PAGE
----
Distributor Natcomp has rebuked claims by Hyundai MultiCAV Australia that Hyundai products currently for sale in Australia are counterfeit and sub-standard (see ARN, June 26, p4) and has produced documentation he says backs up his position.
According to Fabio Grassia, managing director of Natcomp, the Sydney-based company has been distributing Hyundai-branded PCs in Australia since 1996. He said these PCs are ordered directly from the Hyundai Corporation in Seoul, South Korea, before being imported to Australia and distributed to his customers all over the country.
Hyundai MultiCAV Australia is the local affiliate of a Korean-listed company of the same name that was spun off from Hynix Semiconductor (formerly Hyundai Electronics Industries) in March 1998 and floated in November the same year. The company claimed last month it would be launching the first genuine Hyundai PCs in Australia in August. Last week, Grassia strongly refuted this assertion.
"I buy the [Hyundai] PCs direct from the Hyundai Corporation in Korea and I pay the invoices to the Hyundai Corporation in Korea," Grassia said.
"We have been dealing with [Hyundai] since we first started selling the brand. I am not supplying counterfeit product. I am not committing any fraud. I am a legitimate supplier of Hyundai PCs."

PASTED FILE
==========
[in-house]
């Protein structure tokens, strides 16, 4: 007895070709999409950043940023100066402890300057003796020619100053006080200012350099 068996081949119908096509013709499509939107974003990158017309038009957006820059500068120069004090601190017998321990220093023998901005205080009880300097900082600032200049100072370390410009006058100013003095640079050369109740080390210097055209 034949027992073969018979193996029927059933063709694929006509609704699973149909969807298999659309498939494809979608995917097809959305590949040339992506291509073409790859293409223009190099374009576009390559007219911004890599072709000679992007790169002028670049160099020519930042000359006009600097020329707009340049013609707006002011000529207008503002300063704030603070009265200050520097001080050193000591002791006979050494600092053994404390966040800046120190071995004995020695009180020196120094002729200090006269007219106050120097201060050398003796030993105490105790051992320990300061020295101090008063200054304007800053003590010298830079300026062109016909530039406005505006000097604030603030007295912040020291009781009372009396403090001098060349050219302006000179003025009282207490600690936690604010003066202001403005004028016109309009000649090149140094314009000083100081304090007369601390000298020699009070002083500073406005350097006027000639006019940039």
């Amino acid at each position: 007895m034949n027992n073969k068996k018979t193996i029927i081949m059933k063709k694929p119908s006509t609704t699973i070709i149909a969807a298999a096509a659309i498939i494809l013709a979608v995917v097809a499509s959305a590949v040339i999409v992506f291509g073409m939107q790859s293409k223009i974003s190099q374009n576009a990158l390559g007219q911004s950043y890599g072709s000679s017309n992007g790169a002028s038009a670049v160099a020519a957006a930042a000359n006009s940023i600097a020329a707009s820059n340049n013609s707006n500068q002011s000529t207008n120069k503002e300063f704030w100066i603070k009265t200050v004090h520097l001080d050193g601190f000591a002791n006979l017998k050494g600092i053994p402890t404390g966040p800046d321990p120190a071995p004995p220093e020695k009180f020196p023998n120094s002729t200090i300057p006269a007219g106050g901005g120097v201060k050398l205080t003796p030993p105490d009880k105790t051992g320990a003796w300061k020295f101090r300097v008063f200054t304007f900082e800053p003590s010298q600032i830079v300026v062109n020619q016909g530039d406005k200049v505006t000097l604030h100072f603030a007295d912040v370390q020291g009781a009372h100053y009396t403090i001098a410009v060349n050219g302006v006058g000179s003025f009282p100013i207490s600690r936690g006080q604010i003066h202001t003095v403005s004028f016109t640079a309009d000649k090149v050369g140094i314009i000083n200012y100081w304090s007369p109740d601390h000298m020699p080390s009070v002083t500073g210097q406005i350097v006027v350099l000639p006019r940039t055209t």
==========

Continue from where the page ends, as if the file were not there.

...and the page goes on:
Grassia was able to back up his claims with purchase orders to and invoices from Hyundai which were sighted by ARN. "The bottom line is that if they have exclusive rights to the brand in Australia, then why am I being supplied directly from the Hyundai Corporation in Korea," he said.
"The proof is in the paperwork. If there is an issue then [Hyundai MultiCAV Australia] needs to take it up with Hyundai."
Hyundai MultiCAV Australia's CEO, Aron Jackson insists there are issues with the products Natcomp is bringing into the country.
"What Natcomp is telling you is absolute waffle," Jackson said. "We have been told by Hyundai Trading Corporation that they are not selling to [Natcomp]. The trading company does not have the authority to sell Hyundai-branded PCs to anyone.
"They can source and trade boxes, but they can't sell Hyundai-branded PCs. We own the trademark in Australia and he has no right to use it."
While researching this story, ARN received a letter from A.J. Law & Co, solicitors representing Hyundai MultiCAV.
Alex Law from A.J. Law also phoned to say that he was attempting to decipher the "complex" company structure that falls within the Hyundai "family" of companies. It appears to him that Natcomp is indeed sourcing Hyundai product from a Hyundai company, but could be breaching local Copyright and Trade Practices Acts in doing so.
A Hyundai MultiCAV spokesperson said: "Hyundai MultiCAV Australia asserts it has the sole rights to distribute Hyundai-badged PCs in Australia and New Zealand. [The company] is looking to assert its legal rights to prevent others from claiming the same right."
* For the full story, see this week's issue of ARN. Out now.